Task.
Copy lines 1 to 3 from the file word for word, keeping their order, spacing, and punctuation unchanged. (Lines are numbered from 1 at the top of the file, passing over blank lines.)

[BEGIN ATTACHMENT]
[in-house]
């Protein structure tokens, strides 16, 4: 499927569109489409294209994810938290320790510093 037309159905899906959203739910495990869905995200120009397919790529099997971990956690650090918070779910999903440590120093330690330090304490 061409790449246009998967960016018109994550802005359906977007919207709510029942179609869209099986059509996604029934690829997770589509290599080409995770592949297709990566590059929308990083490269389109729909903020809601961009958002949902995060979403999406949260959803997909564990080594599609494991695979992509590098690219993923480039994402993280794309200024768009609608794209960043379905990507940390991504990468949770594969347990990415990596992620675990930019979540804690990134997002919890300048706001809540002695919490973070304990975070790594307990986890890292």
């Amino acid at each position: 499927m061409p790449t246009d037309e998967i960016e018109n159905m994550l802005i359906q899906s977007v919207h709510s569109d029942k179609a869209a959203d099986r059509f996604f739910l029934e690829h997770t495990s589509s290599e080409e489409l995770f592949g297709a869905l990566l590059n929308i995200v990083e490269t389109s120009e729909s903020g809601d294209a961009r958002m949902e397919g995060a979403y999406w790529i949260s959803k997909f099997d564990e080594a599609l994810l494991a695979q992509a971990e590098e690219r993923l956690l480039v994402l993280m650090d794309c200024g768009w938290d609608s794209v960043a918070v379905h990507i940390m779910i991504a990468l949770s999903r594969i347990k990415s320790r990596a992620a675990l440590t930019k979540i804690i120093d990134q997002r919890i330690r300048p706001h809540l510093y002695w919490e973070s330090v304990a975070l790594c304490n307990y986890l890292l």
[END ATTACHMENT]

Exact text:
[in-house]
């Protein structure tokens, strides 16, 4: 499927569109489409294209994810938290320790510093 037309159905899906959203739910495990869905995200120009397919790529099997971990956690650090918070779910999903440590120093330690330090304490 061409790449246009998967960016018109994550802005359906977007919207709510029942179609869209099986059509996604029934690829997770589509290599080409995770592949297709990566590059929308990083490269389109729909903020809601961009958002949902995060979403999406949260959803997909564990080594599609494991695979992509590098690219993923480039994402993280794309200024768009609608794209960043379905990507940390991504990468949770594969347990990415990596992620675990930019979540804690990134997002919890300048706001809540002695919490973070304990975070790594307990986890890292």
């Amino acid at each position: 499927m061409p790449t246009d037309e998967i960016e018109n159905m994550l802005i359906q899906s977007v919207h709510s569109d029942k179609a869209a959203d099986r059509f996604f739910l029934e690829h997770t495990s589509s290599e080409e489409l995770f592949g297709a869905l990566l590059n929308i995200v990083e490269t389109s120009e729909s903020g809601d294209a961009r958002m949902e397919g995060a979403y999406w790529i949260s959803k997909f099997d564990e080594a599609l994810l494991a695979q992509a971990e590098e690219r993923l956690l480039v994402l993280m650090d794309c200024g768009w938290d609608s794209v960043a918070v379905h990507i940390m779910i991504a990468l949770s999903r594969i347990k990415s320790r990596a992620a675990l440590t930019k979540i804690i120093d990134q997002r919890i330690r300048p706001h809540l510093y002695w919490e973070s330090v304990a975070l790594c304490n307990y986890l890292l």